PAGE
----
FIG. 5f depicts the etching, e.g., etching with an acid, such as hydrofluoric acid, of first layer of glass 54 to produce glass mask 54'. As shown in FIG. 5g, any portion of layer of developed photoresist 53', which was not etched away during the creation of glass mask 54', is stripped from glass mask 54'. Referring to FIG. 5h, substrate 52 is then ion machined to form at least one ridge 52b to substrate 52. As discussed above, when ion machining, bombarded with a neutral, ion beam Io to cut into substrate 52 to a vertical depth, i.e., a ridge height, in a range of about 20 to 200 nm, e.g., about 100 nm. The upper surface of each of ridges 52b is substrate surface 52a. Glass mask 54' controls the machining of ridges 52b. Once the desired height for ridges 52b is achieved, glass mask 54' remaining on substrate may be stripped away to produce a stamper 55, as shown in FIG. 5i.

FIG. 6 is a flow chart depicting the steps of the embodiment of FIGS. 5a-i. In step 60, a single phase, crystalline ceramic substrate, such as a CVDSiC substrate, again is provided. As indicated in step 61, a first layer of glass is deposited on the surface of the ceramic substrate. In step 62, a second layer of negative photoresist is applied to the surface of the first layer of glass. When exposed with a laser, as indicated in step 63, the negative photoresist creates a series of spots corresponding to the at least one ridge of the spiral track. When developed according to step 64, the unexposed photoresist dissolves, leaving only spot(s) of developed photoresist marking the at least one ridge.

As indicated in step 65, using the exposed photoresist as a mask, the first layer of glass is etched with acid to form a glass mask. This acid etching may remove the layer of photoresist from the first layer of glass. After the first layer is etched, however, the remaining developed photoresist is stripped away, as indicated in step 66. In step 67, the ceramic substrate is ion machined through the glass mask to form a negative die of the data pattern including a spiral track of at least one ridge and at least one land. Finally, according to step 68, the glass mask also is stripped from the substrate.

As previously discussed, ion machining may be accomplished by bombarding the substrate with a stream of neutral ions, such as those of an inert gas, e.g., argon. The depth of ion machining is dependent on the duration and intensity of the bombardment and the characteristics of the substrate. Moreover, if the size of the ion beam is smaller than the surface of the substrate, again, the ion beam may be rastered in order to attain uniform machining. Nevertheless, as discussed above, suitable ceramic materials are ion machinable without increasing surface roughness (Ra).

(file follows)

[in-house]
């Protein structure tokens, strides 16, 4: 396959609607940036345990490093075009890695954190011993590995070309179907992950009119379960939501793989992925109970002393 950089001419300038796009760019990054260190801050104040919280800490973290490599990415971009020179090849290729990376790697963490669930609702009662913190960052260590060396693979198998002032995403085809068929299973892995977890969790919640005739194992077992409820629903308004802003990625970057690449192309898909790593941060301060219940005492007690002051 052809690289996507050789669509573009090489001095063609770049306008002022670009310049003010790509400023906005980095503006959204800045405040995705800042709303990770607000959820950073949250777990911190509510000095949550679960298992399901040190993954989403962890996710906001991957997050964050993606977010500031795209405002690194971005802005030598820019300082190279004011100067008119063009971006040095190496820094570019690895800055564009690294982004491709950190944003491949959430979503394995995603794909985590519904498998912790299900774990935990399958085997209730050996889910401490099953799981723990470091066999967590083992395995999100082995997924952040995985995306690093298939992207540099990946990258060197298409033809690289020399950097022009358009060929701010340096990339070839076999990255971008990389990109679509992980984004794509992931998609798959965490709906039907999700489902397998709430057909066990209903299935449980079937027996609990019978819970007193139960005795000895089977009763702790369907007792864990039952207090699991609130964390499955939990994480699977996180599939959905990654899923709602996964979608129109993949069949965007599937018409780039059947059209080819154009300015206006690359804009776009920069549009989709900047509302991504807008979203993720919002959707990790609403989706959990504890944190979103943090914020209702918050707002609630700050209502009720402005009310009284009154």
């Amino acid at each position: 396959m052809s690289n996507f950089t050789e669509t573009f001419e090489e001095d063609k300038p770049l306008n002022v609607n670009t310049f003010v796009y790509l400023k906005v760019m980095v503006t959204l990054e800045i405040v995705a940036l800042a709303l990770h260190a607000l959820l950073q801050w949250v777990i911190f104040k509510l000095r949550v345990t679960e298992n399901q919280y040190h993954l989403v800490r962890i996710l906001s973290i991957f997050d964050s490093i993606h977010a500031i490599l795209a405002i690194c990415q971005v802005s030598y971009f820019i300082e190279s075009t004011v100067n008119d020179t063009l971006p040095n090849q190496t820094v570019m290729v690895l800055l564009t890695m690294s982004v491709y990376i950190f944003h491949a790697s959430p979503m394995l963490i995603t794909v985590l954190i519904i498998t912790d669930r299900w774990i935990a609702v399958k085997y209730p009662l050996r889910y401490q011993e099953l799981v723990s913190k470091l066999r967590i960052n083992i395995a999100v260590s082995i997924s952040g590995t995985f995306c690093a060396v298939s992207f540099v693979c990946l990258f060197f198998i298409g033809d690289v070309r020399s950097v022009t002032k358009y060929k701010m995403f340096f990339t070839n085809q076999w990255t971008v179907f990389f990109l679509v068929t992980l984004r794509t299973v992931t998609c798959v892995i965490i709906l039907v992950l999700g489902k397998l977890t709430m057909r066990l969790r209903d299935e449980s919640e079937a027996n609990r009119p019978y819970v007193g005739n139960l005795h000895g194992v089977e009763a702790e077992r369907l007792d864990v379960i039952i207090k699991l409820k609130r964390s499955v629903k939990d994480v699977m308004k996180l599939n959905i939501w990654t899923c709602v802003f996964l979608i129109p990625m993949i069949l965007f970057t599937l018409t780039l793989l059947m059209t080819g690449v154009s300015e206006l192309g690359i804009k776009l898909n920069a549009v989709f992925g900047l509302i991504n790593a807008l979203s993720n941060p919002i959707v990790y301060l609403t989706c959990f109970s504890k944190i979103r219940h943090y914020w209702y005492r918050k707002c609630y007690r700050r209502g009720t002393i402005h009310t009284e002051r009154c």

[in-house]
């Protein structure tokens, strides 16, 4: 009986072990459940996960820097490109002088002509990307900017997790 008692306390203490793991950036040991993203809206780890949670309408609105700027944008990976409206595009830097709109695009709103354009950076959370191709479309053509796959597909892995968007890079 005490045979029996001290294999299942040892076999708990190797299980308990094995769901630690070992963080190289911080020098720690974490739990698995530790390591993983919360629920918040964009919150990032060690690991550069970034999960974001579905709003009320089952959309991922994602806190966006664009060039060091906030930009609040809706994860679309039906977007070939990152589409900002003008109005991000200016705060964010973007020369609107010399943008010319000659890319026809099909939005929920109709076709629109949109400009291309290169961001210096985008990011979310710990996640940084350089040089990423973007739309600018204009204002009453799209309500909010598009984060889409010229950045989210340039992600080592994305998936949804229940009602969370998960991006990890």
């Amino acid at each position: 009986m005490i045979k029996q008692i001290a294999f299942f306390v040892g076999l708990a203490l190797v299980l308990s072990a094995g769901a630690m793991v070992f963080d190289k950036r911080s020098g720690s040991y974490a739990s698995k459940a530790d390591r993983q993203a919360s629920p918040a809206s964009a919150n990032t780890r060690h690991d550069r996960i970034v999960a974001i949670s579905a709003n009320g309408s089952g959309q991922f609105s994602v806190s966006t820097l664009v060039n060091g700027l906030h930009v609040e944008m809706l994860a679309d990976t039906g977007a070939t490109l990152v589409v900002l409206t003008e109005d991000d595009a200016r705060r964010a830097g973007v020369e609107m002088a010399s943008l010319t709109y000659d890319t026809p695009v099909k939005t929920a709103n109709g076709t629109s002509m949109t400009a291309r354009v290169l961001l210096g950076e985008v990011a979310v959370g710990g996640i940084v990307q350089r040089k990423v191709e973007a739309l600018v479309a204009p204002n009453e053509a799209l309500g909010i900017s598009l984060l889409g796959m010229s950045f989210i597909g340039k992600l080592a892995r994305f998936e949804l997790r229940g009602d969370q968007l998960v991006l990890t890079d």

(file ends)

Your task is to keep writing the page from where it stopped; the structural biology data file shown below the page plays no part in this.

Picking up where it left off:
FIG. 7 is a flow chart depicting the steps of a process of the invention employing a stamper, such as that described in FIG. 4 or 6, to replicate optical data storage disks. See step 70. In step 71, the disk stamper, such as stamper 35 or 55, is fixed in a disk stamper mold of an injection molding apparatus. Such injection molding apparatus and their use are well known. As indicated in step 72, a thermoplastic resin, such as acrylic resin, epoxy resin, polycarbonate resin, unsaturated polyester resin, or the like, may be injected into the mold to form a disk replica.

After the mold cools as indicated in step 73, the disk replica may be removed from the mold, step 74. Each disk replica then may be trimmed to remove excess thermoplastic resin. Because the stamper is made from a tough ceramic substrate, the stamper is designed to repeatedly withstand the pressure and temperature variations within the injection molding apparatus, without deforming or physically damaging the stamper. In step 75, the disk replica is overcoated, e.g., sputtered, with a reflective material, such as aluminum or gold, including alloys containing these metals. This reflective material ensures that light beams from an optical read-out device are reflected when they strike the at least one land of the spiral track data pattern on the disk replica.

Although a detailed description of the invention has been provided above, it is to be understood that the scope of the invention is not to be limited thereby, but is to be determined by the claims which follow.

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Classifications
U.S. Classification430/321, 216/24, 430/9, 430/11, 430/320, 430/945, G9B/23.008, G9B/7.196, 264/2.5, G9B/7.195
International ClassificationB29D17/00, B29C45/26, C23C16/42, G11B7/26, G11B23/00
Cooperative ClassificationB29C43/003, G11B23/0057, B29C45/2632, Y10S430/146, G11B7/261, B29C2043/025, B29D17/005, G11B7/263, B29C43/021
European ClassificationB29C43/00B, B29C43/02B, G11B23/00M, B29C45/26L2, G11B7/26P, G11B7/26M, B29D17/00C